For Guild Wars 2 guilds on Bounty missions, to track who's found what.
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README.md

#Guild Bounty Tracker

This tool is for guilds that like to find all the Bounty NPCs before starting the Guild Mission. It allows you to register your guild, then provide your guild members with a password they can use to log in and update their hunt progress.

Usage

The reference implementation is here:

http://bounty.andyf.me/

The first step is to register your guild. This will create a guild account, with the Admin login being for you (and other officers, if you share the admin password with them), and the Member login being for regular members. Both logins use the same guild name, it's only the password that decides which one a user gets logged in as, so don't choose the same password for both. I should probably add a validation check to prevent that, come to think of it.

All regular members can do is mark various NPCs as Found or not, and enter their names in the Player boxes. Admins, on the other hand, can change the Member password, and change the Admin email address or password. Admins also have a Reset button they can use to clear all names and Found statuses from the table in one go.

Installing on your own server

If you want to set the app up on your own server, you're of course welcome to do so, but you'll need some experience dealing with Node applications. You'll also need, at minimum a working Redis database.

Outline

The general procedure for getting the app up and running is:

  1. Install dependencies
  2. Download the app
  3. Install the app's dependencies
  4. Configure the web server to be a proxy for the app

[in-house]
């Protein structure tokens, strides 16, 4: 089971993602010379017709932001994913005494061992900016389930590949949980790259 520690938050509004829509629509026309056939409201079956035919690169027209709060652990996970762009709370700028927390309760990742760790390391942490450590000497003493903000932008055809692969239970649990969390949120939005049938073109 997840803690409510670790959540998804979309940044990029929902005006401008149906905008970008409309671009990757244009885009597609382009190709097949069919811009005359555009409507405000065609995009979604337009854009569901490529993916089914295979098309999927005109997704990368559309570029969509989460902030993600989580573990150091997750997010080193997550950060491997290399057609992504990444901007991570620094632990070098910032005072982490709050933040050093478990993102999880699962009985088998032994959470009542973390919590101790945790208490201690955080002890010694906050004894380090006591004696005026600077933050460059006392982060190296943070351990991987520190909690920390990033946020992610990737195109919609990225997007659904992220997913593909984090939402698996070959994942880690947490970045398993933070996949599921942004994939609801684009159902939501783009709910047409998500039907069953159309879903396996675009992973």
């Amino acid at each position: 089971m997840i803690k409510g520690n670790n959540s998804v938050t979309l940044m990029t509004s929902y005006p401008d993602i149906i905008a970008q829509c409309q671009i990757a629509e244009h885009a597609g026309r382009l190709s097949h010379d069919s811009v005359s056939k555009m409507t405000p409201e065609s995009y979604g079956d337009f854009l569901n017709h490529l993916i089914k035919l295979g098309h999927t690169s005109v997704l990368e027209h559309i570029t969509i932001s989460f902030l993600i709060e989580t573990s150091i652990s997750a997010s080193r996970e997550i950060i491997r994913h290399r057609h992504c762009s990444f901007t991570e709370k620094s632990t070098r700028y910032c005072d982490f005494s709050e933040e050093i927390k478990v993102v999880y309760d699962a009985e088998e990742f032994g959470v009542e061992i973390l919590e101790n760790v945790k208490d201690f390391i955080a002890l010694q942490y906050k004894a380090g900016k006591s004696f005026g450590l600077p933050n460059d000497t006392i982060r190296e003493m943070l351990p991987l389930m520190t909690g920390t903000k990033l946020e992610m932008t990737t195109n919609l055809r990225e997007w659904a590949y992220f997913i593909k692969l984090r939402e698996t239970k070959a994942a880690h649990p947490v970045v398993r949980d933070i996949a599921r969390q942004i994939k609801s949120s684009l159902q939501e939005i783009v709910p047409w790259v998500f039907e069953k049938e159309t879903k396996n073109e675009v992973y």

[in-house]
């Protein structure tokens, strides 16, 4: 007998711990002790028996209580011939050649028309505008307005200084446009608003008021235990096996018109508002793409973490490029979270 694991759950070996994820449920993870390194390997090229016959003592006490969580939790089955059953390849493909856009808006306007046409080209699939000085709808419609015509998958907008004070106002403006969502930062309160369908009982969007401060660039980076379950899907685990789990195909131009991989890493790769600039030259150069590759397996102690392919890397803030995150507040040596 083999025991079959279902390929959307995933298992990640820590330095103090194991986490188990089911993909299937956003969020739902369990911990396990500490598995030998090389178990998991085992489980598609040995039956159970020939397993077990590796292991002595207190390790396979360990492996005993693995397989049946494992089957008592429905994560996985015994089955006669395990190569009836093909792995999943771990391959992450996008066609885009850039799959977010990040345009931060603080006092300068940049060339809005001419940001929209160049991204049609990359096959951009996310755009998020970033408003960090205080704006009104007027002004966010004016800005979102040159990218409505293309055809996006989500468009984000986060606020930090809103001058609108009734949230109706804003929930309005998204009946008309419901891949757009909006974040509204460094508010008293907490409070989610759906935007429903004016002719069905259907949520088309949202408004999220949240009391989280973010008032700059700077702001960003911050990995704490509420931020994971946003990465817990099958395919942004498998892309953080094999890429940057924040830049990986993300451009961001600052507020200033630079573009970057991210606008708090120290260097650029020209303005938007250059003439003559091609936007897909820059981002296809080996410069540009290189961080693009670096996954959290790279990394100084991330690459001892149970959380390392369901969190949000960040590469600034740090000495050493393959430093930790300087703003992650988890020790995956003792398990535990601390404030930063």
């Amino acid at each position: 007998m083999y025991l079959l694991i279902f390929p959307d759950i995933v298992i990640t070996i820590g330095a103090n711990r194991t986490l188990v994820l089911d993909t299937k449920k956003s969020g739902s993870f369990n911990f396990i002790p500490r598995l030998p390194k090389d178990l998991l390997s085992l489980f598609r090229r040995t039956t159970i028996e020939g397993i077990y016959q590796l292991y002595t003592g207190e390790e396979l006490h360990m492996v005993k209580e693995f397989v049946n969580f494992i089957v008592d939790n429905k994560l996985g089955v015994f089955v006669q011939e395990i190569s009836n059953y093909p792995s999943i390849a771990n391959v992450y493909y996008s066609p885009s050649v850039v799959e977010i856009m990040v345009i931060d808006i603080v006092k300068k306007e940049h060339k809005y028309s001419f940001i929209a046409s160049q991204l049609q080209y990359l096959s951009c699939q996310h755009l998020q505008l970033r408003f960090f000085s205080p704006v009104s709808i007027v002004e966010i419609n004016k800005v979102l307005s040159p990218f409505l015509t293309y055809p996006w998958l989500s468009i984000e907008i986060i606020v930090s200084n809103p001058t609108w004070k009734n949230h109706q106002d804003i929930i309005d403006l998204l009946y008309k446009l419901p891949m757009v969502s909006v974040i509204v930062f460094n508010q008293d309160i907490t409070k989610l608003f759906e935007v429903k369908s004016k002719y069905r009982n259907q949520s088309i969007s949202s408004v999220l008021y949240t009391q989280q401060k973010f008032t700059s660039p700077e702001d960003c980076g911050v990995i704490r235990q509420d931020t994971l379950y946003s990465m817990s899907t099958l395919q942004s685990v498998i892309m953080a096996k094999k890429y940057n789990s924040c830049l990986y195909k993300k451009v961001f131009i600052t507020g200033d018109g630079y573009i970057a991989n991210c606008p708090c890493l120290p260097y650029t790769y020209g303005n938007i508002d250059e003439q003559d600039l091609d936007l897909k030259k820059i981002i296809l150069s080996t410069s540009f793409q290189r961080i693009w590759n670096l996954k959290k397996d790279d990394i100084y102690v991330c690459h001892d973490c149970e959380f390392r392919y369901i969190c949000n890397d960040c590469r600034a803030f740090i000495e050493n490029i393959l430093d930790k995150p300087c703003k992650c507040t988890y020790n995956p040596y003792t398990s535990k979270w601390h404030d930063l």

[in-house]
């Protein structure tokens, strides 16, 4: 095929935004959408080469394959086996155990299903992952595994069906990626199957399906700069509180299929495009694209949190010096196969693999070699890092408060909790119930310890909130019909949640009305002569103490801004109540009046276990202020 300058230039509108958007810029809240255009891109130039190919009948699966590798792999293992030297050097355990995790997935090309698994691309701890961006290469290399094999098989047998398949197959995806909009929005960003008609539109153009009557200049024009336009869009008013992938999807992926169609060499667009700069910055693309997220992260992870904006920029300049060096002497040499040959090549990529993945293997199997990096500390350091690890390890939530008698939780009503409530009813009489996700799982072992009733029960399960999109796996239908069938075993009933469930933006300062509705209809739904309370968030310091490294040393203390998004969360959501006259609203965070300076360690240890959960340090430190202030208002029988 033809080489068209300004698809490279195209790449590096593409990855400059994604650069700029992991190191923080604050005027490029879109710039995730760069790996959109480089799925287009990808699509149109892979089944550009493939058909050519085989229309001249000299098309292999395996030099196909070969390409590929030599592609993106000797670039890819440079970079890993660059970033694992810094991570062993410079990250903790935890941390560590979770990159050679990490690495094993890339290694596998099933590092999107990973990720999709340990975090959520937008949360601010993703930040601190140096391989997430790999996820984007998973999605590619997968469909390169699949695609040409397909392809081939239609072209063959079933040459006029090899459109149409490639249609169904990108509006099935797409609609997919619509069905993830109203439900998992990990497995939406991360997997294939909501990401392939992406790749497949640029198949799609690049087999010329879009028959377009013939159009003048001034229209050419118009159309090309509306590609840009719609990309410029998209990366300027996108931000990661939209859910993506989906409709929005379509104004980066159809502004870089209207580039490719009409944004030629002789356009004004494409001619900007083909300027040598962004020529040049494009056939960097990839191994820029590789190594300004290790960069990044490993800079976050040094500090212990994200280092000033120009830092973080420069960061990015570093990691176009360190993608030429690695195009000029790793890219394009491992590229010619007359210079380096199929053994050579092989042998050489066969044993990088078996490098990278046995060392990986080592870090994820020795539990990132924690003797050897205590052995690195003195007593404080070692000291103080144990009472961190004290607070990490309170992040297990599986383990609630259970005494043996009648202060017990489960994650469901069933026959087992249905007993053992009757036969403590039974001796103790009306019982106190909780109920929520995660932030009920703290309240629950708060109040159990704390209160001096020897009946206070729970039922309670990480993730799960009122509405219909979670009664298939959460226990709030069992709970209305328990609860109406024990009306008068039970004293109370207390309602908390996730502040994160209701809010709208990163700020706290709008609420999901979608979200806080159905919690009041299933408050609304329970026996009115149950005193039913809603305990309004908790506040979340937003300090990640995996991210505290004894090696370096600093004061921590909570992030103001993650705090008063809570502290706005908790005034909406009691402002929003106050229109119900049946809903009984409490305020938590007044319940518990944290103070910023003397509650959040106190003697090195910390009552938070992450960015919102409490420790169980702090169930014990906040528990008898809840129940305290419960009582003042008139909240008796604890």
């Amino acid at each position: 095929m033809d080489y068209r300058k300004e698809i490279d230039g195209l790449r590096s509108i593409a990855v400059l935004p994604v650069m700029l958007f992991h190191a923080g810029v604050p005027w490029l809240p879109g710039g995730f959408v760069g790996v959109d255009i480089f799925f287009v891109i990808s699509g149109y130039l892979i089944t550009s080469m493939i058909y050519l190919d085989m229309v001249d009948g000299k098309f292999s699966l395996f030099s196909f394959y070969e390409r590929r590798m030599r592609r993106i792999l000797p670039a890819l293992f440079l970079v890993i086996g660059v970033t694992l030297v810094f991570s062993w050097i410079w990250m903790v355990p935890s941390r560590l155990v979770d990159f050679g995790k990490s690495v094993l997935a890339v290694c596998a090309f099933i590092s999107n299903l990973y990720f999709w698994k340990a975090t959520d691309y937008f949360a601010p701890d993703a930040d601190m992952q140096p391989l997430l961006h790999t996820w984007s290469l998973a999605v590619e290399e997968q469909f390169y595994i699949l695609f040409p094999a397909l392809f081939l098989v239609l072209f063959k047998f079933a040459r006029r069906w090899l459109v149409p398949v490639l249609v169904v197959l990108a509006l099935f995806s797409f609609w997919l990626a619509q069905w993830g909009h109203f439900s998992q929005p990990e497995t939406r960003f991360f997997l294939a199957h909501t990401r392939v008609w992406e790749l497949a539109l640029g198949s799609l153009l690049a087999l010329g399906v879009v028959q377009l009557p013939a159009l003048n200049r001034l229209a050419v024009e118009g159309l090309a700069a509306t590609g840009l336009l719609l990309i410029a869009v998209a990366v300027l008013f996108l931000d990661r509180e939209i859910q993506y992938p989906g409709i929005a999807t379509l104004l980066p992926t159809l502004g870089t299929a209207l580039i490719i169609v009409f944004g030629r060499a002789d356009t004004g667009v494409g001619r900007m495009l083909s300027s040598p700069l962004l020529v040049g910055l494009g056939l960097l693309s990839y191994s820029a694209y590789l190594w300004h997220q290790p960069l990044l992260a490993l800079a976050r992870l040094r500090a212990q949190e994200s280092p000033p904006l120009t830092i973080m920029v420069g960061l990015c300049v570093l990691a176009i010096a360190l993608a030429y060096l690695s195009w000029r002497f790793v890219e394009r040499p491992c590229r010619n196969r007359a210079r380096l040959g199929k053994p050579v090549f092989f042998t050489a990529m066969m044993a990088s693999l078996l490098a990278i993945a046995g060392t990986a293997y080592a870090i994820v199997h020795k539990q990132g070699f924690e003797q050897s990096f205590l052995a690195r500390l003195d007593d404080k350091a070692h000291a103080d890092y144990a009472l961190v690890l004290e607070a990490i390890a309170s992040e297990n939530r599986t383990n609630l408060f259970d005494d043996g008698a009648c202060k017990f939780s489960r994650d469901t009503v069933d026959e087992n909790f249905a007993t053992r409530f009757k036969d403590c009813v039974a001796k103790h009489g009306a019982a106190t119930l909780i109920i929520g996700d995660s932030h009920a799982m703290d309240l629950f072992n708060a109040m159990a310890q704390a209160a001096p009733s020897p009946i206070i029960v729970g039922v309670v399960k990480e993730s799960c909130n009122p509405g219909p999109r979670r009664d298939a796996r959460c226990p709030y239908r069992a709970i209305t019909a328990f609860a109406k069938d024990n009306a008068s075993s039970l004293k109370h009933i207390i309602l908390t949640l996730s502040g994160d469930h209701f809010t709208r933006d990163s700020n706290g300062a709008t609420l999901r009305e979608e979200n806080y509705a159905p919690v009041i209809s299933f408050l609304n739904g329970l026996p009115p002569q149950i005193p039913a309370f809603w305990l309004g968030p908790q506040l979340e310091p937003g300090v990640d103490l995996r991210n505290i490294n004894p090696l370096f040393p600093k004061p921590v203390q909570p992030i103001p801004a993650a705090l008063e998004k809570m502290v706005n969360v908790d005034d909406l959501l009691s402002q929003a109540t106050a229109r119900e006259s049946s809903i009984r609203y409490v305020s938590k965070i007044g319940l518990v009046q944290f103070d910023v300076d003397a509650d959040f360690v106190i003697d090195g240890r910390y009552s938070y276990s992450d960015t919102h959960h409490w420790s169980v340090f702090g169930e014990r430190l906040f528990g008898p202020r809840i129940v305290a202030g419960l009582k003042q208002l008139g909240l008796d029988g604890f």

The dependencies in step 1 are:

  1. Git – version control and source control
  2. Node – runs the actual application
  3. Redis – key/value-based data store
  4. JSMin – JavaScript minifier
  5. Clean-CSS – CSS minifier
  6. Forever – restarts the application server if it crashes

Each item links to a page explaining how to install it. The guides I've chosen here are generally for Ubuntu, as that's what my staging and production servers run.

The last three items are only necessary for staging/production – in a development environment the minified files aren't used, and obviously it makes no sense to keep automatically restarting the app after a crash while you're still working on it.

Download and install the app

Once you have the dependencies installed (and your Redis server is running), you need to decide where you're going to install the app. In development, just pick a directory where you normally develop stuff, e.g. ~/code/, then run:

$ git clone git://github.com/caerphoto/bounty_tracker.git
$ npm install

You can then start the server with node app.js and then visit http://localhost:3000/ to see the app running.

In production, /var/www is a common install location. You'll need to perform the following operations as a user with the required permissions; this SuperUser post explains how to set up a user group that has the necessary permissions, so you don't have to keep typing sudo (or worse, logging in as root).

To download and install:

$ cd /var/www
$ git clone git://github.com/caerphoto/bounty_tracker.git
$ npm install
$ ./compile
$ NODE_ENV=production forever start app.js

The ./compile step may not be necessary, as the compiled JS and CSS files are included in the Git repository, but it's best to run it anyway, just in case I've forgotten to update them before a commit.

Once the app is running, you may be able to see it running at http://yourdomain.tld:3000/, but clearly this isn't ideal from an end-user point of view. That's where the final step comes in.

Configuring your web server

This is a potentially very complex topic, as the possibilities are endless, but if you're using nginx, this guide on the Arg! Team blog is a good starting point, and explains the reasoning behind using nginx to serve static assets (images, CSS, JS) whilst passing other requests to the Node app (tl;dr spoiler: it's faster).

If you're using Apache, this page looks easy enough to follow, though I can't vouch for it.

TODO

  • NPC list needs maintenance.
  • Dulfy links might be out of date - possibly better to have links to maps of paths directly?